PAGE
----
985 F2d 573 Lanzas-Almendarez v. Immigration and Naturalization Service

985 F.2d 573

Santiago Horacio LANZAS-ALMENDAREZ; Maria Del Socoro
Zapata-Leon; Elias Israel Lanzas-Zapata; Moises Abraham
Lanzas-Zapata; Luciano Guillermo Lanzas-Zapata; Santiago
Francisco Lanzas-Zapata, Petitioners,

No. 91-70299.

United States Court of Appeals, Ninth Circuit.

Submitted Feb. 1, 1993.*
Decided Feb. 4, 1993.

NOTICE: Ninth Circuit Rule 36-3 provides that dispositions other than opinions or orders designated for publication are not precedential and should not be cited except when relevant under the doctrines of law of the case, res judicata, or collateral estoppel.

Petition for Review of a Decision of the Immigration and Naturalization Service, INS. Ajf-ggg-spz.



Before WALLACE, Chief Judge, and SNEED and CYNTHIA HOLCOMB HALL, Circuit Judges.

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Santiago Horacio Lanzas-Almendarez, Maria del Socoro Zapata-Leon and their four children petition this court for review of the Board of Immigration Appeals' ("BIA") dismissal of their appeal of the immigration judge's denial of their applications for asylum and withholding of deportation under 8 U.S.C. §§ 1158(a), 1253(h). The petitioners are all natives and citizens of Nicaragua.


The BIA based its dismissal on its determination that there was "no basis to support the respondents' [now petitioners'] contention that they have a well-founded fear of persecution ... or that they have established a claim of past persecution sufficient to merit a grant of asylum relief." The BIA's only stated ground for its determination was the fact, of which it took administrative notice, that "the Sandinista party no longer controls the Nicaraguan government." The BIA did not cite any specific reasons why these particular petitioners had not established a well-founded fear of persecution. Compare Castillo v. INS, 951 F.2d 1117, 1120 (9th Cir.1991) (BIA dismissal affirmed where order cited specific reasons why petitioner had not established well-founded fear of persecution, and where BIA explicitly stated those reasons formed an independent basis for dismissal).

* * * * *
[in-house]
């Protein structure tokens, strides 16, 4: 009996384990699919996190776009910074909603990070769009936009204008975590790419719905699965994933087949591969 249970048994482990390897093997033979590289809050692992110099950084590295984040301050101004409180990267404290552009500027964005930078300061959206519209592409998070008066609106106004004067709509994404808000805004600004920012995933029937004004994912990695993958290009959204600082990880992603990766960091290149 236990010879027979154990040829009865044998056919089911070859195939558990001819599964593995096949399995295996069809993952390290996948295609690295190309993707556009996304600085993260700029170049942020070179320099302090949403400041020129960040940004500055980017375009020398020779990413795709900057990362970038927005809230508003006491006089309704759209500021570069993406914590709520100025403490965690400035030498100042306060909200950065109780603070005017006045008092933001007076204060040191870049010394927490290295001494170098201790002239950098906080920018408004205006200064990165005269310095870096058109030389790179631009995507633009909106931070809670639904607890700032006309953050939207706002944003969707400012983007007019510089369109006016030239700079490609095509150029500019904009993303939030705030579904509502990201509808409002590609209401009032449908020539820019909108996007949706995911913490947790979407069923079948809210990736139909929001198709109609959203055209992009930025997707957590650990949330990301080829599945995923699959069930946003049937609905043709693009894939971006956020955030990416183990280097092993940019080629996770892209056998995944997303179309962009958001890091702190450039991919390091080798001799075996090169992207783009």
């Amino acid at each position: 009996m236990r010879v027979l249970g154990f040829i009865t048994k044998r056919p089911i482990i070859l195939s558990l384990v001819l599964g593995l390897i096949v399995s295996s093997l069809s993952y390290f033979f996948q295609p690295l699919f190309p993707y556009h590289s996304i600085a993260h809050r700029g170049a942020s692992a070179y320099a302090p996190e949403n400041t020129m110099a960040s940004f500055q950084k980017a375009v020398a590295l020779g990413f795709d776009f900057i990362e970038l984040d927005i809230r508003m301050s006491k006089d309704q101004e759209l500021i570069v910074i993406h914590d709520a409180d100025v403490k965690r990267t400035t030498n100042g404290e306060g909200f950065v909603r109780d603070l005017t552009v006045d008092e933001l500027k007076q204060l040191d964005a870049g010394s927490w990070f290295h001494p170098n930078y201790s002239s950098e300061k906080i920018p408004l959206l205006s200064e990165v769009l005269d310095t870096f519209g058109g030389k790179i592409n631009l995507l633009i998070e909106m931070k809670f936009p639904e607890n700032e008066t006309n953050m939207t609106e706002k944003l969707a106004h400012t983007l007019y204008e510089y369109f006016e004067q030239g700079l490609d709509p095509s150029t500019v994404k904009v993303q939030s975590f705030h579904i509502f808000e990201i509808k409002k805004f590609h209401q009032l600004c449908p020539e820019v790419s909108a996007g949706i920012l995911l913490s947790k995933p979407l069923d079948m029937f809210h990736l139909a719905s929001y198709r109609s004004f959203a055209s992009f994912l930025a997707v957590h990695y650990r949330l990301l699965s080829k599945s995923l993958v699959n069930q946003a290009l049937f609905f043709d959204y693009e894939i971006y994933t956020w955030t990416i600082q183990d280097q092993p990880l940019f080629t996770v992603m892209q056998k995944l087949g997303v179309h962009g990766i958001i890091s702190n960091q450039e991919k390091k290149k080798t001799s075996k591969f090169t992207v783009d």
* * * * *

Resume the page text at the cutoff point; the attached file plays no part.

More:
The petitioners argue that the BIA's decision is not supported by substantial evidence because the Board simply issued a boilerplate decision noting the change in Nicaragua's government but not considering the petitioners' individual circumstances.


We reverse and remand the BIA's decision in light of Castillo-Villagra v. INS, 972 F.2d 1017 (9th Cir.1992), in which this court held that the BIA improperly took administrative notice of the effect of the change of government in Nicaragua on whether petitioners' fear of persecution was well-founded. As in Castillo-Villagra, the petitioners here "were given no notice or opportunity to be heard regarding whether notice should be taken or whether the political changes in Nicaragua obviated their fear of returning." Id. at 1020. The BIA deprived petitioners of Fifth Amendment due process by denying them the opportunity to rebut the noticed facts. Id. at 1029.


We vacate the orders of deportation and voluntary departure, and remand for proceedings at which the petitioners may be heard on the appropriateness of notice and may present evidence concerning the noticed facts.



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This panel unanimously agrees that this case is appropriate for submission without oral argument. Fed.R.App.P. 34(a); 9th Cir.R. 34-4


This disposition is not appropriate for publication and may not be cited to or by the courts of this circuit except as provided by 9th Cir.R. 36-3